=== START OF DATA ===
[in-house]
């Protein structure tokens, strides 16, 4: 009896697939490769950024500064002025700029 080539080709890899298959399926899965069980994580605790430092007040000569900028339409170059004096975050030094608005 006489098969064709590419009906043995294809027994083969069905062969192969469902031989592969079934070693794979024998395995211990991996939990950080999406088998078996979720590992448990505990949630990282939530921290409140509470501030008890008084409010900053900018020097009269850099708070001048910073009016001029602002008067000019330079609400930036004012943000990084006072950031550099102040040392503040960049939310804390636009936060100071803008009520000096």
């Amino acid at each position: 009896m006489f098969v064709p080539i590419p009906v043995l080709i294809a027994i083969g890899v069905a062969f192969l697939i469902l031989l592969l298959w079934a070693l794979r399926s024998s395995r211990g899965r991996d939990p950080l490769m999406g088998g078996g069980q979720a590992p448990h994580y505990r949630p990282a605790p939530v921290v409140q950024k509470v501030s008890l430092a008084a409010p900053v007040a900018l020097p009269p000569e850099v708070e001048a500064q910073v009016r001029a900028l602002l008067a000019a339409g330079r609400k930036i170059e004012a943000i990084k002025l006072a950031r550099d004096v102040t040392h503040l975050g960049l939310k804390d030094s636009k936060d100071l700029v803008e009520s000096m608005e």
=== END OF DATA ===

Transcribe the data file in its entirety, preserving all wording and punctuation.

[in-house]
């Protein structure tokens, strides 16, 4: 009896697939490769950024500064002025700029 080539080709890899298959399926899965069980994580605790430092007040000569900028339409170059004096975050030094608005 006489098969064709590419009906043995294809027994083969069905062969192969469902031989592969079934070693794979024998395995211990991996939990950080999406088998078996979720590992448990505990949630990282939530921290409140509470501030008890008084409010900053900018020097009269850099708070001048910073009016001029602002008067000019330079609400930036004012943000990084006072950031550099102040040392503040960049939310804390636009936060100071803008009520000096």
């Amino acid at each position: 009896m006489f098969v064709p080539i590419p009906v043995l080709i294809a027994i083969g890899v069905a062969f192969l697939i469902l031989l592969l298959w079934a070693l794979r399926s024998s395995r211990g899965r991996d939990p950080l490769m999406g088998g078996g069980q979720a590992p448990h994580y505990r949630p990282a605790p939530v921290v409140q950024k509470v501030s008890l430092a008084a409010p900053v007040a900018l020097p009269p000569e850099v708070e001048a500064q910073v009016r001029a900028l602002l008067a000019a339409g330079r609400k930036i170059e004012a943000i990084k002025l006072a950031r550099d004096v102040t040392h503040l975050g960049l939310k804390d030094s636009k936060d100071l700029v803008e009520s000096m608005e």